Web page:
US flat product transaction values are currently slightly lower than those reported in June, according to MEPS. However, some minor upward pressure has been noted in recent weeks. Mills in the mid-west still have relatively long delivery lead times due to supply problems earlier in the year plus scheduled outages at US Steel and ArcelorMittal. Moreover, there is excellent demand from the auto sector. Manufacturing is strengthening and construction is improving. Although overseas material is very International Steel Reviewcompetitively priced at present, possible protectionist moves by the US government are creating a great deal of caution amongst both traders and potential customers, regarding forward ordering of material from third countries, primarily China.

With the exception of hot rolled coil, Canadian transaction figures are holding firm but there are some mitigating factors. The reline of ArcelorMittal’s Chicago furnace has led to orders being moved to Dofasco, pushing delivery lead times out by two to three weeks. Demand remains sluggish and cheaper, offshore material has arrived, with more to come. Inventories remain on the low side.

There is still a supply glut in China as production remains high. Consequently, prices have continued to head downwards since MEPS last report. However, overall inventory levels declined in June. A recent stimulus plan, combined with new infrastructure projects, is expected to support steel consumption over the coming months. Export volumes continue to grow, year-on-year, as producers cut overseas quotations to boost trade.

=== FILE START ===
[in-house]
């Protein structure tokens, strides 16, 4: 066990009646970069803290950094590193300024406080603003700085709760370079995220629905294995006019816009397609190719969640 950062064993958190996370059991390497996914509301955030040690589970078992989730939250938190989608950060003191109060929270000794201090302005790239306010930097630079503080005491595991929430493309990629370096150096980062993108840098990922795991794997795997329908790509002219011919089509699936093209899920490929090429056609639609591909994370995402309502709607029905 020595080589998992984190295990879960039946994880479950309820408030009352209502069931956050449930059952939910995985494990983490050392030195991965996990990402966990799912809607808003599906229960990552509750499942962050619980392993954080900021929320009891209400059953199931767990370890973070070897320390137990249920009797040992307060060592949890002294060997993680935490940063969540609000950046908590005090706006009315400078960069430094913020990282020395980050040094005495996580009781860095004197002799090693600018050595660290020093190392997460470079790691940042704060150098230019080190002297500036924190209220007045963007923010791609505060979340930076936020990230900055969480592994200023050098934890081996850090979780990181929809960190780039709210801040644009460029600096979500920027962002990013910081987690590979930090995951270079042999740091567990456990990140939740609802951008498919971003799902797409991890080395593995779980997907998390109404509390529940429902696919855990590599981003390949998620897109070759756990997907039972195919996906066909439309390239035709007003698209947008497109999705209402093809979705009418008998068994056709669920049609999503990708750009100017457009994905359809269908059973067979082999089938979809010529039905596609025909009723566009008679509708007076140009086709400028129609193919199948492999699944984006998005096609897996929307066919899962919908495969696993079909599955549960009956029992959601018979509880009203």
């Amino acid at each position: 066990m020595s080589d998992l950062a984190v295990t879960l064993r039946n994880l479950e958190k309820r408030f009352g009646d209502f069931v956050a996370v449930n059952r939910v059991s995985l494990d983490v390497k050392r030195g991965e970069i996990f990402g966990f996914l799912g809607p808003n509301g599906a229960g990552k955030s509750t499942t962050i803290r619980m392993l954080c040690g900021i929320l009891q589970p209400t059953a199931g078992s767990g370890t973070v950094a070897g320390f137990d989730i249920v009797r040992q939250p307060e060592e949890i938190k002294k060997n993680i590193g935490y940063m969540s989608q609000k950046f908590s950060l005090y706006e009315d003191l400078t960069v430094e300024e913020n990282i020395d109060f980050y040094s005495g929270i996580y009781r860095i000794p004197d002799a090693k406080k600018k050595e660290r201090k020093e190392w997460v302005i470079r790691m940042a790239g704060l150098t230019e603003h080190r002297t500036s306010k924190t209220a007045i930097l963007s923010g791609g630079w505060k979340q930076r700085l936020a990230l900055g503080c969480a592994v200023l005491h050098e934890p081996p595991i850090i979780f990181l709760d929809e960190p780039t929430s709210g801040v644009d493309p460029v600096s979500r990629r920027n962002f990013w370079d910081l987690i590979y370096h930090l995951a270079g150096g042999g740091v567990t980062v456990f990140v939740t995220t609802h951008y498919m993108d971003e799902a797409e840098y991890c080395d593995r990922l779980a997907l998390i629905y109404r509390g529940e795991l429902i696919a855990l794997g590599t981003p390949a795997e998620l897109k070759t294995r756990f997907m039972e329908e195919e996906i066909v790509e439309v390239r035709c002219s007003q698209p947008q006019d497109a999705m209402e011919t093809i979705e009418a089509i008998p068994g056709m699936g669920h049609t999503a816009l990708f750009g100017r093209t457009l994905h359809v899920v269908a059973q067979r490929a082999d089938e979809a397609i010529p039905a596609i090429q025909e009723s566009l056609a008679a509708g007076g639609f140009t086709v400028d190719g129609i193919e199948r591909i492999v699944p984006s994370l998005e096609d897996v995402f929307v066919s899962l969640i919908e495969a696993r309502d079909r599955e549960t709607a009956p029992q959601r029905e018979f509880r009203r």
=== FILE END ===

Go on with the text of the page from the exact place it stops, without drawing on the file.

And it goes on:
As the economic recovery continues in Japan, domestic order intake rose in May, year-on-year, allaying fears that April’s increase in consumption tax would cause serious damage to steel consumption. In contrast, export volumes were still declining. Imports continue to grow, despite a weak yen. Flat product market prices are firm.

Stagnant demand and oversupply have led to discounting in South Korea. Economic forecasts have predicted a slowing of growth in the second half of 2014. This creates a gloomy outlook for the steelmakers who are also having to contend with a great deal of import competition. The mills are looking to overseas markets to offload their surplus capacity.